Why you Shouldn’t DIY for Flood Damage

If your home has flooded, you know how horrible the damage can be.

Water can seep into every little crack and hole, and even an inch of it in your basement can destroy things you’ve saved for years. Carpet may have to be ripped up, many items may have to be thrown away, and area where the leak originated has to be found and repaired.

After seeing what you’ve lost, you may be tempted to save money and do the cleanup and repairs yourself.

After all, it’s just mopping up water and sealing a crack, right? Wrong.

This is one of those tasks that you simply shouldn’t do yourself. Here are just a few of the reasons why:

Mold

Mold is the biggest potential danger that can occur after a flood.

The problem is that if even a little bit of water gets into a wall or under the floor, it can lead to mold. Once mold starts growing, it may spread through much of your house without you knowing until it’s too late.

Breathing in mold spores can cause a wide variety of illnesses, but because these illnesses often seem like more common problems like asthma, even that may not alert you to mold.

Professionals who handle water damage dry out projects on a regular basis know and where mold grows, and even how to find mold in those tricky, hard to see areas. Professionals will inspect areas very closely to make certain all water has been removed.

Missing a Spot while Sealing the Leak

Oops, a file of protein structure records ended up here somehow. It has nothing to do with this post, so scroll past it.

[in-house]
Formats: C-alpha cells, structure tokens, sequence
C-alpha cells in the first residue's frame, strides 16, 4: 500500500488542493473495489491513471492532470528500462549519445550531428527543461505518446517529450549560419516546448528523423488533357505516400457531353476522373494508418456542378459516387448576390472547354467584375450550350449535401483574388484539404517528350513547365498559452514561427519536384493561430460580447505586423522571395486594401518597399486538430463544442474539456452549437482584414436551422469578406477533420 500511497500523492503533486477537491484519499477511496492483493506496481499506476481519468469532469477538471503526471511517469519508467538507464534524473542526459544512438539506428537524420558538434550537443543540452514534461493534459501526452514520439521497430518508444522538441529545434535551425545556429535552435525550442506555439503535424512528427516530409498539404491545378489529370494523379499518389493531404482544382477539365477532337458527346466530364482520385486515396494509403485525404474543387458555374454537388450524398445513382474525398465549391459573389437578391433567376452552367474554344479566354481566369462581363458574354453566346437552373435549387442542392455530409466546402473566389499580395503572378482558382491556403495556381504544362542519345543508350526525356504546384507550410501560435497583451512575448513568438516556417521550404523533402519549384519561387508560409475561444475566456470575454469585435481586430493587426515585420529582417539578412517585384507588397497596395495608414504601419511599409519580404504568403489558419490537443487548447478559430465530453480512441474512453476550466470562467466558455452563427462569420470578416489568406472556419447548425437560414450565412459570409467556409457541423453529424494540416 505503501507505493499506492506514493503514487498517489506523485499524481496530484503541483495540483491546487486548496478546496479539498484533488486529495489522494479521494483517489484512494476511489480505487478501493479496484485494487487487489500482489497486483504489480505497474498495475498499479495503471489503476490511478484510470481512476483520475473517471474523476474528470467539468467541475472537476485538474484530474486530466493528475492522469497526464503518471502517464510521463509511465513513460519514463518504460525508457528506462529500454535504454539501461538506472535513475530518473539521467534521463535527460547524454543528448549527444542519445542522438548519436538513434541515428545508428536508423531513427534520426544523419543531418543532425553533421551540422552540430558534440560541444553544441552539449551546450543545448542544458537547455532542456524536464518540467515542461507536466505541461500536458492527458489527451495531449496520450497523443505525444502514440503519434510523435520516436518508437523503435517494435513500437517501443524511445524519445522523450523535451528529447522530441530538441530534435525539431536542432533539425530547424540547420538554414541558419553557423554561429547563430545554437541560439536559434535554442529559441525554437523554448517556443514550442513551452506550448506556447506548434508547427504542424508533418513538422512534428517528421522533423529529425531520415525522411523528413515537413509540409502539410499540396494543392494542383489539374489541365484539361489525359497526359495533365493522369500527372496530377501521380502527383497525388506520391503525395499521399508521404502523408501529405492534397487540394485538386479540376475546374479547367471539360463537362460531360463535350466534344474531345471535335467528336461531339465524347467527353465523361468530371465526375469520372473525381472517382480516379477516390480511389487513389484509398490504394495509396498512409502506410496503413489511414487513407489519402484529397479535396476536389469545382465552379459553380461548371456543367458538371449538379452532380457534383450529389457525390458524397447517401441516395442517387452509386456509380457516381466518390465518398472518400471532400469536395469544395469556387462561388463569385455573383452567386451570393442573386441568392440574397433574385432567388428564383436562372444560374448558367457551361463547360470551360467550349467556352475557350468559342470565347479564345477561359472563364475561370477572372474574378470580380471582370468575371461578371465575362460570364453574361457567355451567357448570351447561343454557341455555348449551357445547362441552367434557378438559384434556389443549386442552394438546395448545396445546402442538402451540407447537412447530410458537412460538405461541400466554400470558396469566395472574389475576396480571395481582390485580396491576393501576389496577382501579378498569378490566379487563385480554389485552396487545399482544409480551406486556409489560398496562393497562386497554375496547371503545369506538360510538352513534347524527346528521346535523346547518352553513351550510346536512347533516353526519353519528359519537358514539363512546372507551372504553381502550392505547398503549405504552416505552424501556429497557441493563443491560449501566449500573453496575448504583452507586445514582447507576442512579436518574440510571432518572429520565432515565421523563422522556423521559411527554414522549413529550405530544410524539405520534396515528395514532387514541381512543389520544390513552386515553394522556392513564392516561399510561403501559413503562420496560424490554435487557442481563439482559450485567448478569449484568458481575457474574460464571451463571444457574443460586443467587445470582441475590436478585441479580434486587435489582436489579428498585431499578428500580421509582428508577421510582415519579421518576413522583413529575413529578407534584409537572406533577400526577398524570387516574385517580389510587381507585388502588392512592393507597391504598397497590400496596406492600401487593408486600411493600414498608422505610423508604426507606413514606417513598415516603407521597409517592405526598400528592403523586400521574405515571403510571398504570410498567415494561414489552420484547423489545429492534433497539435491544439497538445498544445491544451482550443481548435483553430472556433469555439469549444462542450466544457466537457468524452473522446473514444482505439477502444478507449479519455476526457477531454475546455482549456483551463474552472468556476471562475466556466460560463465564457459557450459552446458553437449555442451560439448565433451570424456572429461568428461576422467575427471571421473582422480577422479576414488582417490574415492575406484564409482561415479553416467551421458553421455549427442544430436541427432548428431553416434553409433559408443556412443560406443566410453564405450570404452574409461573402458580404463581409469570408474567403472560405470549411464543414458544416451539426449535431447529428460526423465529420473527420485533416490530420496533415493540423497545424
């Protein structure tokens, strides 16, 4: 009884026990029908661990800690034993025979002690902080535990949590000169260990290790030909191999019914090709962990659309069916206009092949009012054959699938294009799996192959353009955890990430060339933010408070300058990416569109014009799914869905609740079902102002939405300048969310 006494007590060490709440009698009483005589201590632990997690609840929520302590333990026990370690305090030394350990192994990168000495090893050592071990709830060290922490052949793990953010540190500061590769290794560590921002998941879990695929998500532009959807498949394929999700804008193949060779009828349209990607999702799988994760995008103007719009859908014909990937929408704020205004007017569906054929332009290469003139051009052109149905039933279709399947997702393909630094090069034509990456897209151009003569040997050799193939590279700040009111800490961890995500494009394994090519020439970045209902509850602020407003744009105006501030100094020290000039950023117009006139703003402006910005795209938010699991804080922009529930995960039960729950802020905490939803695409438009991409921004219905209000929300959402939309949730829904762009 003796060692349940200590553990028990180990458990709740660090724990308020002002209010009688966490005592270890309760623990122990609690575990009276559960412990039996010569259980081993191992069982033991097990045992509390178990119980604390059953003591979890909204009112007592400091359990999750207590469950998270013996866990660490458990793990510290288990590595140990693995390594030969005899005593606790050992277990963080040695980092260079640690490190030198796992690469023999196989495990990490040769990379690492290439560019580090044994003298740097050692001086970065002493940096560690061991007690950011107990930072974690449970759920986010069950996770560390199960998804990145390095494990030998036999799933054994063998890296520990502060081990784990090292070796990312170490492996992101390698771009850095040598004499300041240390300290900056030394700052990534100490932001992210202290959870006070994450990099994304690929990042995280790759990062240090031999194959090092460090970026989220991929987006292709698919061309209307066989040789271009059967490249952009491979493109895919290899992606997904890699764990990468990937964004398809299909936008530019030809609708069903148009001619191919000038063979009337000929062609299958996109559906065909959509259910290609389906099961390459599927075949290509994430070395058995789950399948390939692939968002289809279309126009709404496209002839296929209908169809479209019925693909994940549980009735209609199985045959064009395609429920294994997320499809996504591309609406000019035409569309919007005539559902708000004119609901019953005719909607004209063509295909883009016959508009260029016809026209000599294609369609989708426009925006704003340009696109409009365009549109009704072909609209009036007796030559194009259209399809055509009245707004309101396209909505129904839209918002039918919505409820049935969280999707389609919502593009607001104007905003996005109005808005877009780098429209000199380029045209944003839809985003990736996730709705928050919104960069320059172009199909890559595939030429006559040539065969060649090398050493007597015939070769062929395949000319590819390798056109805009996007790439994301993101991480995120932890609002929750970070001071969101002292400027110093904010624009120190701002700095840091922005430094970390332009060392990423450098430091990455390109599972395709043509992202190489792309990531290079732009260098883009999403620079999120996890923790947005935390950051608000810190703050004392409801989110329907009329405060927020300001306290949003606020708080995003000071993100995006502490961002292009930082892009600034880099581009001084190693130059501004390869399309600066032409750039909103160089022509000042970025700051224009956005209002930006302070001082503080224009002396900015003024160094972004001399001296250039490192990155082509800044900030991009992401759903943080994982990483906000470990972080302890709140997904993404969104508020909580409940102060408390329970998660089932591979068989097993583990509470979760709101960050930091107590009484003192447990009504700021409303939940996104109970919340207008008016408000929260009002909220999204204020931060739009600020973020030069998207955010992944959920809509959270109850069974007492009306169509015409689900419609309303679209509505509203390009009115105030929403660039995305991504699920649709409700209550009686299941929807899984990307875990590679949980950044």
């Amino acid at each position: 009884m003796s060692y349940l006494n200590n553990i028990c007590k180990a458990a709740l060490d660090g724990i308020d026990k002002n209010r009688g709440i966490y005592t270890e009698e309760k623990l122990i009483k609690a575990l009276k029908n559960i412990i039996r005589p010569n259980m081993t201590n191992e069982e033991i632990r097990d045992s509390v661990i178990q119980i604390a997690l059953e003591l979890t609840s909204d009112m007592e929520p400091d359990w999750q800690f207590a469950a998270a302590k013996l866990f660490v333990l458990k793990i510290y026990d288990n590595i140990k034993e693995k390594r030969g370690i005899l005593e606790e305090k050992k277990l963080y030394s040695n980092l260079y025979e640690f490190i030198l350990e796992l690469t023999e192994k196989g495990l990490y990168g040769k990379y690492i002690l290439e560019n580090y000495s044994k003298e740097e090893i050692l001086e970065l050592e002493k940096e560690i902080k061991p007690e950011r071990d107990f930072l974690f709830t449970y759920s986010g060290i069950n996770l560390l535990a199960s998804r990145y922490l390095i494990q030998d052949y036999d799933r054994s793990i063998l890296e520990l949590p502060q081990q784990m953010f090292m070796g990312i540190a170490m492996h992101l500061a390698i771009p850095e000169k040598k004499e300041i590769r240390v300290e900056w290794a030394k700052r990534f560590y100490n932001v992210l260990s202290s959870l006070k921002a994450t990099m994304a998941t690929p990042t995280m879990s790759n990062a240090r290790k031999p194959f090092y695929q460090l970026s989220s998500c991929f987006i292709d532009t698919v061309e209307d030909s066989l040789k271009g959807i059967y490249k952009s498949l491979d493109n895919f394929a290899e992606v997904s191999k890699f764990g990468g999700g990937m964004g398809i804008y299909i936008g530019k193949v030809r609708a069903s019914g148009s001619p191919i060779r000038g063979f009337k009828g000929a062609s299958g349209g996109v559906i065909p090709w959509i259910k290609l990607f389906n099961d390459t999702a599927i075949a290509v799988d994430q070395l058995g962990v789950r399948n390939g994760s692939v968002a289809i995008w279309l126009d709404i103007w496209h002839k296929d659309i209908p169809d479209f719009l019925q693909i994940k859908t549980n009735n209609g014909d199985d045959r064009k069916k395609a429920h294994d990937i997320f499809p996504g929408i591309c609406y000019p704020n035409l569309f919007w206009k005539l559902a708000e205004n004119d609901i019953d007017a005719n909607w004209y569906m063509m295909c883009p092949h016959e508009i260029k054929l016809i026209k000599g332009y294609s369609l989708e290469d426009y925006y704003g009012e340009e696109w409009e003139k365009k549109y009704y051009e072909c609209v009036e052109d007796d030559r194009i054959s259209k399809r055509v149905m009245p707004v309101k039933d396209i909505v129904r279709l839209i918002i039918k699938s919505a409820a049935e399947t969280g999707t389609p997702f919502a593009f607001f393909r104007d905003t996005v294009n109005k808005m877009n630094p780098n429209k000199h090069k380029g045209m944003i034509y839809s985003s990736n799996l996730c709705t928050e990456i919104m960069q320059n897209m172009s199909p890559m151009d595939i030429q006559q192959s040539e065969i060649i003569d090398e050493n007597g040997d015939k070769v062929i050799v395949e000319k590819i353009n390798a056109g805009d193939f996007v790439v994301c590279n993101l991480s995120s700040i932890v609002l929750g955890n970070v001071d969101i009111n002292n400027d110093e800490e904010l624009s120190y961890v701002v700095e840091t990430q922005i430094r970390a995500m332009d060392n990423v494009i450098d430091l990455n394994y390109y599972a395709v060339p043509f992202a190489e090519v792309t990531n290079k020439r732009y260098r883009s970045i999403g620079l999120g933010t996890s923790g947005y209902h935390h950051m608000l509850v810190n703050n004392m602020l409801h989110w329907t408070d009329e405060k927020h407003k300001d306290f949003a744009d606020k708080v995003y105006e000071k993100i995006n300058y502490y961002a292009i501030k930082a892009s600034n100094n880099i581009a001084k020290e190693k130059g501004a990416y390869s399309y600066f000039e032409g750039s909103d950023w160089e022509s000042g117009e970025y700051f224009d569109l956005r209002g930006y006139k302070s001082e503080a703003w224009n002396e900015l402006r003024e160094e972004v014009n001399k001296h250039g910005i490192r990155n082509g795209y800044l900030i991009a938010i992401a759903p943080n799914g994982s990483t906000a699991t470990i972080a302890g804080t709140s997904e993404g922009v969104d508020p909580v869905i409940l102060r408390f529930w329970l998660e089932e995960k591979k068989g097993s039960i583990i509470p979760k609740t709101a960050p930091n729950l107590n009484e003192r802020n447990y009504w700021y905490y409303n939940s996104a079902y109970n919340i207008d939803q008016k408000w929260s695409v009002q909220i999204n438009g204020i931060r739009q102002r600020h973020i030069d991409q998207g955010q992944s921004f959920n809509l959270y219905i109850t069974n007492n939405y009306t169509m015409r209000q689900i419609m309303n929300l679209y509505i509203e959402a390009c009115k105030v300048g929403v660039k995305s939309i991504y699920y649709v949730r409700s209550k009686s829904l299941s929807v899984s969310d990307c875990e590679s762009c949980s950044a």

If you miss even one small area where the leak occurred, you’re going to have yet another one the next time it heavily rains or floods. While this may not be nearly as bad as the first time your home flooded, it’s still going to be a headache that you have to deal with.

Part of the problem here is the tools and sealant you use. Cheaper sealant may not hold as well or expand to fill the entire area. Professionals have the materials necessary to make certain the area is completely sealed.

It’s Not as Easy as it Looks

It might sound easy enough to rip out your water damaged carpet and replace it with tile or laminate, but it’s really not that simple. This is especially true if the subfloor has been damaged. If the room sat with water in it for several days or longer and the subfloor is made out of wood, it’s possible the whole thing will need to be replaced. If you’ve never done anything like this before, it’s very possible you’ll miss something like this.

It Can Be Dangerous

Finally, trying to repair your home following flood damage can be dangerous in a number of other ways.

If water got into the walls, it may have caused damage to your home’s electrical system, and that could result in a fire or other damage. If it’s gotten into the cement foundation and the weather turns colder, it could freeze and expand, cracking it.

There are many ways water damage can be destructive beyond the initial flooding. Don’t put your home and your family at risk—have a professional handle it.

Written by Elise
on January 22, 2015